BACKGROUND: Sedentary behaviour and reduced exercise capacity are potential persisting effects of anti-cancer therapy that may predispose to serious health conditions. It is well-established that physical exercise may prevent some of these problems. However, the extent to which cancer survivors are able to adopt long-term physical activity habits depends largely on their motivation. AIM: This theoretical paper aims to outline how researchers and practitioners can draw from Antonovsky's salutogenetic theory and White & Epston's Narrative Therapy to develop and implement intervention efforts centered on promotion of long-term physical activity behaviour, while at the same time increasing the individual cancer survivor's sense of meaning and personal health resources. MATERIAL AND METHODS: The Copenhagen PACT (Physical Activity after Cancer Treatment) Study targeting adoption and maintenance of regular physical activity in post-therapy cancer survivors is briefly presented including a brief review of the theoretical rationale behind the psychological component of the intervention, i.e. a narrative-based exercise counselling programme. Subsequently, particular attention is given to the core principles, different components and structure of the counselling manual including sample questions and examples of written documents that have emanated from the individual counselling sessions. DISCUSSION: The discussion includes consideration of some methodological challenges that arise when attempting to evaluate narrative-based interventions in the context of physical activity promotion in cancer rehabilitation and survivorship care.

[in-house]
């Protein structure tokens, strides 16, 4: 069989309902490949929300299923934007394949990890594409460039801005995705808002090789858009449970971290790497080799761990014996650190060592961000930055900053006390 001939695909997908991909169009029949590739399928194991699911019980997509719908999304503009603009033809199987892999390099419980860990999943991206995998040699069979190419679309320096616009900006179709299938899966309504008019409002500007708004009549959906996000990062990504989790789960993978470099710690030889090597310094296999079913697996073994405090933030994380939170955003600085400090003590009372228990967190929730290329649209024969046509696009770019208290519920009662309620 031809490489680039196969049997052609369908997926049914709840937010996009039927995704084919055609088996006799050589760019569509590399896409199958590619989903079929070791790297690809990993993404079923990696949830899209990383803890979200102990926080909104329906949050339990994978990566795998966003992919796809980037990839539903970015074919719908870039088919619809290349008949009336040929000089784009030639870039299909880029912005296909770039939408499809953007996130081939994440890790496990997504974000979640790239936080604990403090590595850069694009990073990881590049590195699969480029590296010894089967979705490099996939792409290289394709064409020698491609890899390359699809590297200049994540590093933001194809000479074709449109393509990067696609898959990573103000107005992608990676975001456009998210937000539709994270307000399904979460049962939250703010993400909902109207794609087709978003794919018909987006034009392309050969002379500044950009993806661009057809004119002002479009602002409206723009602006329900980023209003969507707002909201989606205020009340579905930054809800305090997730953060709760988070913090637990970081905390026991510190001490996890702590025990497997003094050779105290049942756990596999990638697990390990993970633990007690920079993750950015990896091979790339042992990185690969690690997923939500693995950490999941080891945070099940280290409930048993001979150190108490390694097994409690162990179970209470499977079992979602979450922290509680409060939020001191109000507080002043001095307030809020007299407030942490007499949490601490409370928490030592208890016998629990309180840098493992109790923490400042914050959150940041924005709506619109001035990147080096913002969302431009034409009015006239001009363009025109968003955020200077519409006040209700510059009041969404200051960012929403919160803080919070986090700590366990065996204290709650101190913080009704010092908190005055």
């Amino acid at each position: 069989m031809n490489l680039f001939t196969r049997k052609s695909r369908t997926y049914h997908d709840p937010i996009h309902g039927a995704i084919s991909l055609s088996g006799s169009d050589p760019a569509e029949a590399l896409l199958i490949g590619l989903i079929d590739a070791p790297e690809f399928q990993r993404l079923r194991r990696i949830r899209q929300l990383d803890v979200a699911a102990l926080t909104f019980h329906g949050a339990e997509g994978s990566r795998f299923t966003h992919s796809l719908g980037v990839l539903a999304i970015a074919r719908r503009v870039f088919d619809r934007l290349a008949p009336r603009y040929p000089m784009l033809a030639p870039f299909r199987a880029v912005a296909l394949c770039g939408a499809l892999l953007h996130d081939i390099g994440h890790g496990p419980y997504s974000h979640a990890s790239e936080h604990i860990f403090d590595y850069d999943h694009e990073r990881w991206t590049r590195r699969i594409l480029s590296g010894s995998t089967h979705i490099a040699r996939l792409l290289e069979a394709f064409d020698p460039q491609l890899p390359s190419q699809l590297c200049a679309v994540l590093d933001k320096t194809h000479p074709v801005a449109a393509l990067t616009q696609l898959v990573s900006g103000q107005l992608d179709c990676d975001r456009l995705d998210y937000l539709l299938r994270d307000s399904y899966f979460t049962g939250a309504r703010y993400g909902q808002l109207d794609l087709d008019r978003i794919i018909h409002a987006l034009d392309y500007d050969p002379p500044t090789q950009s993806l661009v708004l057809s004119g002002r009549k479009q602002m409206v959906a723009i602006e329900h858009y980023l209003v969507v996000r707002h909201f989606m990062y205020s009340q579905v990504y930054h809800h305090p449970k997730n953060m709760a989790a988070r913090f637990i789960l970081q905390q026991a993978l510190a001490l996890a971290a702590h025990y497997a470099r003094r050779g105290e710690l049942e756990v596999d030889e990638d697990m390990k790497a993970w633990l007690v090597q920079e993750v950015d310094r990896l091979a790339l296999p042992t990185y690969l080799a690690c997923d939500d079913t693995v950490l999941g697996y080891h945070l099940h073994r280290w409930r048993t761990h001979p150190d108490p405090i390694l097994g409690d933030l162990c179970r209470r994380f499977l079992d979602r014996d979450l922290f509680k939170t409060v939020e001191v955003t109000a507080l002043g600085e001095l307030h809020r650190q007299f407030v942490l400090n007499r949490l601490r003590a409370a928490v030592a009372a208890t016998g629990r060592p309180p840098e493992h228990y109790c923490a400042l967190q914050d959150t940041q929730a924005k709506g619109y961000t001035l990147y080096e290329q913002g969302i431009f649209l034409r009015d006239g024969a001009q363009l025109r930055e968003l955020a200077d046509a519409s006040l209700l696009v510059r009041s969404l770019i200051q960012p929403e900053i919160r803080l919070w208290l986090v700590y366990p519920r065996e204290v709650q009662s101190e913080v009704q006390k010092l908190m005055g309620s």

Acta Oncologica. Supplement, 2013, Vol 52, Issue 2, p. 303-9
Denmark; Directive Counseling; Exercise; Health Promotion; Humans; Manuals as Topic; Motor Activity; Neoplasms; Randomized Controlled Trials as Topic; Survivors; Journal Article; Research Support, Non-U.S. Gov't